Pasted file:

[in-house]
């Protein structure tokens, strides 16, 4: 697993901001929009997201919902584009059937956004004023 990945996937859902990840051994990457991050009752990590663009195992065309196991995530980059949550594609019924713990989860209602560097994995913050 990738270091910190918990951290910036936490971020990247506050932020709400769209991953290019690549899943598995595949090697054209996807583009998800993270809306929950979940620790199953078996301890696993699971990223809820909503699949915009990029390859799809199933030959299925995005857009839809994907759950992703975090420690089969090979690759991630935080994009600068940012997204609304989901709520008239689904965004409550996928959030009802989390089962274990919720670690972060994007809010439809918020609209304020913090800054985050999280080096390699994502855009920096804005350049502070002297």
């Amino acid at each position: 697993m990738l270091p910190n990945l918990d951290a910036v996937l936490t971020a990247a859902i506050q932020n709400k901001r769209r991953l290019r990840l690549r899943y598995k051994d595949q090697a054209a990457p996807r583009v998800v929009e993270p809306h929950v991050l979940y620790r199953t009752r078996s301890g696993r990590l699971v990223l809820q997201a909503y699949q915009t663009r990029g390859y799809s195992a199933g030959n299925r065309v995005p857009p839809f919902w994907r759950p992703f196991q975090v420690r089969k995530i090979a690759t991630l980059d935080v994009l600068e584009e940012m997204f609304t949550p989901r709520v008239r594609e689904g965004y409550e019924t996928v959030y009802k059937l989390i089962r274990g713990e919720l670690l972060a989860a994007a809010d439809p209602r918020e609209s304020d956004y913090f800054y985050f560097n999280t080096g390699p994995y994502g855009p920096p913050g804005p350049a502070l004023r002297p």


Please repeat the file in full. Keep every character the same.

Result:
[in-house]
């Protein structure tokens, strides 16, 4: 697993901001929009997201919902584009059937956004004023 990945996937859902990840051994990457991050009752990590663009195992065309196991995530980059949550594609019924713990989860209602560097994995913050 990738270091910190918990951290910036936490971020990247506050932020709400769209991953290019690549899943598995595949090697054209996807583009998800993270809306929950979940620790199953078996301890696993699971990223809820909503699949915009990029390859799809199933030959299925995005857009839809994907759950992703975090420690089969090979690759991630935080994009600068940012997204609304989901709520008239689904965004409550996928959030009802989390089962274990919720670690972060994007809010439809918020609209304020913090800054985050999280080096390699994502855009920096804005350049502070002297």
């Amino acid at each position: 697993m990738l270091p910190n990945l918990d951290a910036v996937l936490t971020a990247a859902i506050q932020n709400k901001r769209r991953l290019r990840l690549r899943y598995k051994d595949q090697a054209a990457p996807r583009v998800v929009e993270p809306h929950v991050l979940y620790r199953t009752r078996s301890g696993r990590l699971v990223l809820q997201a909503y699949q915009t663009r990029g390859y799809s195992a199933g030959n299925r065309v995005p857009p839809f919902w994907r759950p992703f196991q975090v420690r089969k995530i090979a690759t991630l980059d935080v994009l600068e584009e940012m997204f609304t949550p989901r709520v008239r594609e689904g965004y409550e019924t996928v959030y009802k059937l989390i089962r274990g713990e919720l670690l972060a989860a994007a809010d439809p209602r918020e609209s304020d956004y913090f800054y985050f560097n999280t080096g390699p994995y994502g855009p920096p913050g804005p350049a502070l004023r002297p």